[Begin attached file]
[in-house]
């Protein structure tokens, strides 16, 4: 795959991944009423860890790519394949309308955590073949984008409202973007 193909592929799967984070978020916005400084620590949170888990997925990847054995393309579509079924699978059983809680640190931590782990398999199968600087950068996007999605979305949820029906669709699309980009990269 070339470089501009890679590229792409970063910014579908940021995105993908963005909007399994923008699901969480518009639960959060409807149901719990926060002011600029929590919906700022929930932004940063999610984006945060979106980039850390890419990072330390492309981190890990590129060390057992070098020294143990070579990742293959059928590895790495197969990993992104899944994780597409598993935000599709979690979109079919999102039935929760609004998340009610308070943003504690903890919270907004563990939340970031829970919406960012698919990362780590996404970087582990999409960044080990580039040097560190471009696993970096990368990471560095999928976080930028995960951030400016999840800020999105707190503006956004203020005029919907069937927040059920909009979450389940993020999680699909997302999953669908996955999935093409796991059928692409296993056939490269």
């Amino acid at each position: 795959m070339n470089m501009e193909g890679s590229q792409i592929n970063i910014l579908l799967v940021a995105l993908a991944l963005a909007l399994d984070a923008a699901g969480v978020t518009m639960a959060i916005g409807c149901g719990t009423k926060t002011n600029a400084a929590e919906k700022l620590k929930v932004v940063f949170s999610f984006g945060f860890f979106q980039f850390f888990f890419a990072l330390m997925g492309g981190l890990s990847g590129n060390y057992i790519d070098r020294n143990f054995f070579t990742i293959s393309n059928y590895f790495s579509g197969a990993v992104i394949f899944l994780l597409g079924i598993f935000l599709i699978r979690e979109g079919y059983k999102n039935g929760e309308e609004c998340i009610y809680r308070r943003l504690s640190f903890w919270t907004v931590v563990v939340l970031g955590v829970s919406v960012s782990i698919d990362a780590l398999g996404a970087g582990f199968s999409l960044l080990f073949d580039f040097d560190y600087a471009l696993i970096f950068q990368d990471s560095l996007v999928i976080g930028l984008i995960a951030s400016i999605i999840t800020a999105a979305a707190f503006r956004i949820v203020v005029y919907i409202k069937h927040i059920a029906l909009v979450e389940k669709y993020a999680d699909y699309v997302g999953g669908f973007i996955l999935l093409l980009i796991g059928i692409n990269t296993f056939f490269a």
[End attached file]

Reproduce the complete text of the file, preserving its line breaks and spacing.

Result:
[in-house]
């Protein structure tokens, strides 16, 4: 795959991944009423860890790519394949309308955590073949984008409202973007 193909592929799967984070978020916005400084620590949170888990997925990847054995393309579509079924699978059983809680640190931590782990398999199968600087950068996007999605979305949820029906669709699309980009990269 070339470089501009890679590229792409970063910014579908940021995105993908963005909007399994923008699901969480518009639960959060409807149901719990926060002011600029929590919906700022929930932004940063999610984006945060979106980039850390890419990072330390492309981190890990590129060390057992070098020294143990070579990742293959059928590895790495197969990993992104899944994780597409598993935000599709979690979109079919999102039935929760609004998340009610308070943003504690903890919270907004563990939340970031829970919406960012698919990362780590996404970087582990999409960044080990580039040097560190471009696993970096990368990471560095999928976080930028995960951030400016999840800020999105707190503006956004203020005029919907069937927040059920909009979450389940993020999680699909997302999953669908996955999935093409796991059928692409296993056939490269």
């Amino acid at each position: 795959m070339n470089m501009e193909g890679s590229q792409i592929n970063i910014l579908l799967v940021a995105l993908a991944l963005a909007l399994d984070a923008a699901g969480v978020t518009m639960a959060i916005g409807c149901g719990t009423k926060t002011n600029a400084a929590e919906k700022l620590k929930v932004v940063f949170s999610f984006g945060f860890f979106q980039f850390f888990f890419a990072l330390m997925g492309g981190l890990s990847g590129n060390y057992i790519d070098r020294n143990f054995f070579t990742i293959s393309n059928y590895f790495s579509g197969a990993v992104i394949f899944l994780l597409g079924i598993f935000l599709i699978r979690e979109g079919y059983k999102n039935g929760e309308e609004c998340i009610y809680r308070r943003l504690s640190f903890w919270t907004v931590v563990v939340l970031g955590v829970s919406v960012s782990i698919d990362a780590l398999g996404a970087g582990f199968s999409l960044l080990f073949d580039f040097d560190y600087a471009l696993i970096f950068q990368d990471s560095l996007v999928i976080g930028l984008i995960a951030s400016i999605i999840t800020a999105a979305a707190f503006r956004i949820v203020v005029y919907i409202k069937h927040i059920a029906l909009v979450e389940k669709y993020a999680d699909y699309v997302g999953g669908f973007i996955l999935l093409l980009i796991g059928i692409n990269t296993f056939f490269a």